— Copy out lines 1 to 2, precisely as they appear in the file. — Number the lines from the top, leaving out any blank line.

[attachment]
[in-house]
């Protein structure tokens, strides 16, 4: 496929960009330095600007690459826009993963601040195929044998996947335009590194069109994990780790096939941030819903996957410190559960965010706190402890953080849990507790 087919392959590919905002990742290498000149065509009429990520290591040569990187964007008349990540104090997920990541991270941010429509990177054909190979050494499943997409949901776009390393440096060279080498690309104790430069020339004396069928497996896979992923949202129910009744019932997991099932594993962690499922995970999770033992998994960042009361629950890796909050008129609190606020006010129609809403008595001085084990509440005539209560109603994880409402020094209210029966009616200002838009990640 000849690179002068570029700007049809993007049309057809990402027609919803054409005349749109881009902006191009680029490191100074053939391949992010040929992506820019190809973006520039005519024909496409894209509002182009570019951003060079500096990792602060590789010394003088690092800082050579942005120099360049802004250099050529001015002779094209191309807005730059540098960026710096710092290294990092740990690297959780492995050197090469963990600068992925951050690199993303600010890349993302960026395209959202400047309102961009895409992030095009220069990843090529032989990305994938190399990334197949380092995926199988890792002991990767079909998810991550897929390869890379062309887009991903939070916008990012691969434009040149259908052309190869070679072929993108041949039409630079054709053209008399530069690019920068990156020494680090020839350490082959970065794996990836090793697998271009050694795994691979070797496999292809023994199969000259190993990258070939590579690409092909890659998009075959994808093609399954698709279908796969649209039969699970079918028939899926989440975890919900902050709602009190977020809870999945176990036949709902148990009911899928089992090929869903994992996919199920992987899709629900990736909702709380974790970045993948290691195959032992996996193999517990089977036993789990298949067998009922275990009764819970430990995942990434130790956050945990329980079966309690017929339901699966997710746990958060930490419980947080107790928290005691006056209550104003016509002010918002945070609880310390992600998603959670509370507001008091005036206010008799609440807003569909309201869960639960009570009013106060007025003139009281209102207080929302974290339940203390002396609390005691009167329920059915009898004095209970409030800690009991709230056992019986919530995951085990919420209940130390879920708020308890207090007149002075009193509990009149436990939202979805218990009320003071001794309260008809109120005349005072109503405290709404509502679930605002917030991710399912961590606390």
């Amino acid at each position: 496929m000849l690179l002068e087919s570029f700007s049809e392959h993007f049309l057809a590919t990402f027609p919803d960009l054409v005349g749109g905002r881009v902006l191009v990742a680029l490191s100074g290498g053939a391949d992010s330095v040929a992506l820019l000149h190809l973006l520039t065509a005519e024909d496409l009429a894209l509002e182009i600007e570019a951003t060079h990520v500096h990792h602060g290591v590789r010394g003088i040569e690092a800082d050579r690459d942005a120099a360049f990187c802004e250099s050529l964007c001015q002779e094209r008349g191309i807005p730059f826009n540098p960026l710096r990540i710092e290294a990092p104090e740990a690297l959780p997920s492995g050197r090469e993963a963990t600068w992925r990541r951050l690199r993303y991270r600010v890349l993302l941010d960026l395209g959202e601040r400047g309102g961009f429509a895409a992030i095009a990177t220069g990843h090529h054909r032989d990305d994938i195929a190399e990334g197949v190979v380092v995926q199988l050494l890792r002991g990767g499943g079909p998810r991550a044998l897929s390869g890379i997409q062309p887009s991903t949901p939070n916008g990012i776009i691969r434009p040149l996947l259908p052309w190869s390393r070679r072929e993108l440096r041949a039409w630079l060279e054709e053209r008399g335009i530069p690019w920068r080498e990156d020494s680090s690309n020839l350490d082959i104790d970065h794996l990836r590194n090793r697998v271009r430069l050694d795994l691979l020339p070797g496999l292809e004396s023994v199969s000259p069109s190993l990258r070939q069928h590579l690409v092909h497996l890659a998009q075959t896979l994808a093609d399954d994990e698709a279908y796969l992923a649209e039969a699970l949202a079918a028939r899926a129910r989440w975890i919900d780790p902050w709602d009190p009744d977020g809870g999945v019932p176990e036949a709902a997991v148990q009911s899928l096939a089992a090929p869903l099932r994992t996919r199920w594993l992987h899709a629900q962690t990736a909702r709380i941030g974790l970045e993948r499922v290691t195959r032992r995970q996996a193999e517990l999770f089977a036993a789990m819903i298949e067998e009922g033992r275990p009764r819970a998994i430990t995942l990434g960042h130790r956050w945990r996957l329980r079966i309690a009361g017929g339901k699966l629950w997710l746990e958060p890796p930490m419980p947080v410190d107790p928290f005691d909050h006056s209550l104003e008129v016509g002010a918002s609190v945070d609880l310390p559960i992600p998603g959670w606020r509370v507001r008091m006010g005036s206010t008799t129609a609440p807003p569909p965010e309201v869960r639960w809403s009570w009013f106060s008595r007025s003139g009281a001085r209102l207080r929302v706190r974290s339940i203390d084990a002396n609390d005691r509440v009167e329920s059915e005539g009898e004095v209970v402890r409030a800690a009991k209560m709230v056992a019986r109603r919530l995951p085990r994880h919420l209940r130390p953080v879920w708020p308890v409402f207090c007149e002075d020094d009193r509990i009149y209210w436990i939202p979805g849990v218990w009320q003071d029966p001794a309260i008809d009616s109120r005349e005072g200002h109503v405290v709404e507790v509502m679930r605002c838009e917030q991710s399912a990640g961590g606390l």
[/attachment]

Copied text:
[in-house]
């Protein structure tokens, strides 16, 4: 496929960009330095600007690459826009993963601040195929044998996947335009590194069109994990780790096939941030819903996957410190559960965010706190402890953080849990507790 087919392959590919905002990742290498000149065509009429990520290591040569990187964007008349990540104090997920990541991270941010429509990177054909190979050494499943997409949901776009390393440096060279080498690309104790430069020339004396069928497996896979992923949202129910009744019932997991099932594993962690499922995970999770033992998994960042009361629950890796909050008129609190606020006010129609809403008595001085084990509440005539209560109603994880409402020094209210029966009616200002838009990640 000849690179002068570029700007049809993007049309057809990402027609919803054409005349749109881009902006191009680029490191100074053939391949992010040929992506820019190809973006520039005519024909496409894209509002182009570019951003060079500096990792602060590789010394003088690092800082050579942005120099360049802004250099050529001015002779094209191309807005730059540098960026710096710092290294990092740990690297959780492995050197090469963990600068992925951050690199993303600010890349993302960026395209959202400047309102961009895409992030095009220069990843090529032989990305994938190399990334197949380092995926199988890792002991990767079909998810991550897929390869890379062309887009991903939070916008990012691969434009040149259908052309190869070679072929993108041949039409630079054709053209008399530069690019920068990156020494680090020839350490082959970065794996990836090793697998271009050694795994691979070797496999292809023994199969000259190993990258070939590579690409092909890659998009075959994808093609399954698709279908796969649209039969699970079918028939899926989440975890919900902050709602009190977020809870999945176990036949709902148990009911899928089992090929869903994992996919199920992987899709629900990736909702709380974790970045993948290691195959032992996996193999517990089977036993789990298949067998009922275990009764819970430990995942990434130790956050945990329980079966309690017929339901699966997710746990958060930490419980947080107790928290005691006056209550104003016509002010918002945070609880310390992600998603959670509370507001008091005036206010008799609440807003569909309201869960639960009570009013106060007025003139009281209102207080929302974290339940203390002396609390005691009167329920059915009898004095209970409030800690009991709230056992019986919530995951085990919420209940130390879920708020308890207090007149002075009193509990009149436990939202979805218990009320003071001794309260008809109120005349005072109503405290709404509502679930605002917030991710399912961590606390």